1000 people attended the funeral of AJ Boik, the vivacious and loving 18 year-old with the big personality. He loved pottery and baseball and dreamed of teaching art.
Funeral attendees were weeping as they entered the church.
He was laid to rest on Friday..
The funeral mourners at Queen of Peace Catholic Church in Aurora covered all ages, races, influences and religions. He was friends with “geeks, jocks, band members, and teachers,” Hoover said in his eulogy.
None of those differences mattered in the sanctuary, where more than 1,000 people created a black and purple patchwork quilt. While black is the traditional color of mourning, purple was AJ’s favorite color.
His casket sat open in the church foyer prior to the service. The crowd must have known how to connect with AJ — he, too, wore a black suit and a shiny, purple tie.
Some of his friends stood 10 feet back, some gazed painfully into his face, and others placed their hand on his for their final contact with AJ. The stoic silence was broken when a young man — wearing a purple shirt — crumpled into a family member’s chest, wailing. The break in emotion freed up others to bear their grief more publicly.
Resting on top of AJ was his certificate of admission at Rocky Mountain College of Art and Design — representing a dream and talent cut short long before it came into full fruition.
The family members, sitting in the front row, closed their eyes and nodded each time the speakers mentioned AJ’s infectious smile, the community support or the power of kindness.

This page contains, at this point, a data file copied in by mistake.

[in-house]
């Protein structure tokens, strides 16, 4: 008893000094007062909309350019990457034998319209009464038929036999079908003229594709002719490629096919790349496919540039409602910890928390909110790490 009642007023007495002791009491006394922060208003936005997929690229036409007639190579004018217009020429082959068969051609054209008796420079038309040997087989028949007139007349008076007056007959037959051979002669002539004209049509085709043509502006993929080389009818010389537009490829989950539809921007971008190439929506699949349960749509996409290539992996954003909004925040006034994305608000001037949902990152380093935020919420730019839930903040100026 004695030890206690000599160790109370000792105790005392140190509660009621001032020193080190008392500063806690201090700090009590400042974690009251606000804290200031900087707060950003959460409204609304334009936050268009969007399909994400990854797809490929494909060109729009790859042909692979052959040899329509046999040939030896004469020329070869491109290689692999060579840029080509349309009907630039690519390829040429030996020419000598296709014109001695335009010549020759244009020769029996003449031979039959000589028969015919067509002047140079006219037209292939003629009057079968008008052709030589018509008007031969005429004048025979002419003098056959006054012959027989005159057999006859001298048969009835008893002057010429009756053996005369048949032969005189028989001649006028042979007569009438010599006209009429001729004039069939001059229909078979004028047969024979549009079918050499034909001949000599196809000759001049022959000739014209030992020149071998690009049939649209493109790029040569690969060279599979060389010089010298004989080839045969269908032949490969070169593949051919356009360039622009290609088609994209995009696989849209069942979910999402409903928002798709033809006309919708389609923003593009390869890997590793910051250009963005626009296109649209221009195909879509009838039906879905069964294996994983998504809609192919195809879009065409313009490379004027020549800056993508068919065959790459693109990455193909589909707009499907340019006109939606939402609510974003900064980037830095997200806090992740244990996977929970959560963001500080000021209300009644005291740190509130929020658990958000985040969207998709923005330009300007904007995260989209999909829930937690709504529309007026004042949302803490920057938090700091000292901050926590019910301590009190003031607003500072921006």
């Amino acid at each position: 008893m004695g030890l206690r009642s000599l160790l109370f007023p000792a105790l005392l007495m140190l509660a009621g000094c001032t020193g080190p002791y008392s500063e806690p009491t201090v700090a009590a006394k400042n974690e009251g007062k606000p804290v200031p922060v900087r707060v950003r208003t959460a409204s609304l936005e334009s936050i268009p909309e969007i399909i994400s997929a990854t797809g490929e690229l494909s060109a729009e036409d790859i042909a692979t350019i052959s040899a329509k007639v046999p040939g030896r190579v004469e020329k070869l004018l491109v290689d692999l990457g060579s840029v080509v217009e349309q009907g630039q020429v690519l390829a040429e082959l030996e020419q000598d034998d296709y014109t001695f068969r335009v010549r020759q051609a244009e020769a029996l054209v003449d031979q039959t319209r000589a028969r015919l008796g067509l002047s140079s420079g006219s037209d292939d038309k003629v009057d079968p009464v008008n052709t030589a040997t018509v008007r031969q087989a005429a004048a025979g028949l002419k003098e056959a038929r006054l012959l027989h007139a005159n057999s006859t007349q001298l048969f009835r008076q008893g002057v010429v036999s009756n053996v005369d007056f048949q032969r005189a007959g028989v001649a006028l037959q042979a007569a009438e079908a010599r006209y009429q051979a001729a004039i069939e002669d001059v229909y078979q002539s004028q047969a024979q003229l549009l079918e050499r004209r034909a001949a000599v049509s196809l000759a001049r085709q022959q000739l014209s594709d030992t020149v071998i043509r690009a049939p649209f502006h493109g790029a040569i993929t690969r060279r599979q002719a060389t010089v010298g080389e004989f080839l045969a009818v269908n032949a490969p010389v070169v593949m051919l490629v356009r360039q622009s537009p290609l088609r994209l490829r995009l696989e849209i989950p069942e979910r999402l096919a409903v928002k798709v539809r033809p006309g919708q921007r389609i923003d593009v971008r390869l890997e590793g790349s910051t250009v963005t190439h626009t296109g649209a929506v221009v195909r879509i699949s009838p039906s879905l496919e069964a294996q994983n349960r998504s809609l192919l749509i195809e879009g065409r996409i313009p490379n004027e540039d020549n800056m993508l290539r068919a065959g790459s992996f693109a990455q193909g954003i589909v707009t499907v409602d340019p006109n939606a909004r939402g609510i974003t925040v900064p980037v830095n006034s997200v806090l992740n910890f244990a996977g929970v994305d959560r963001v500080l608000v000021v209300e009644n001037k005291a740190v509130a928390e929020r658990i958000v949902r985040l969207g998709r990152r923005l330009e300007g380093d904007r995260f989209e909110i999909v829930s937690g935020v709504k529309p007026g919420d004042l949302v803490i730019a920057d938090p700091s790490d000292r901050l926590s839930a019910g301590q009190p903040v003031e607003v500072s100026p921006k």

In the front row, with heads bowed were Theresa Hoover, AJ’s mother, and Bill and Susan Hoover, AJ’s grandparents, and his brother, Wil Boik.
Bill Hoover, a former Air Force officer, who sat anchoring the family row, was said to be especially close to his grandson AJ. They were “best buddies.
AJ’s girlfriend Lasamoa Cross, 19, sat at the other end between her two parents, clutching a baseball cap.
Bill Hoover read scripture, and AJ’s uncle, John, delivered the eulogy, stirring laughter with funny memories of AJ. His free spirit, John said, can — and always will be — felt around him.
“He has passed on so much joy to us all,” he added. “And he will always fill my heart with joy.”
There were passion and hopefulness to AJ’s approach to life.
“He was willing to do anything to make someone laugh,” John Hoover said. “What he really brought to the world was goodness.”
Through the laughter and memories, he challenged the crowd to live more like AJ.
“Go out and make a new friend today,” he said.
Mourners were handed cards with Boik’s picture and a poem that encouraged them not to immerse themselves in grief:
Do not stand at my grave and weep;
I am not there. I do not sleep.
I am a thousand winds that blow;
I am the diamond glints on the snow.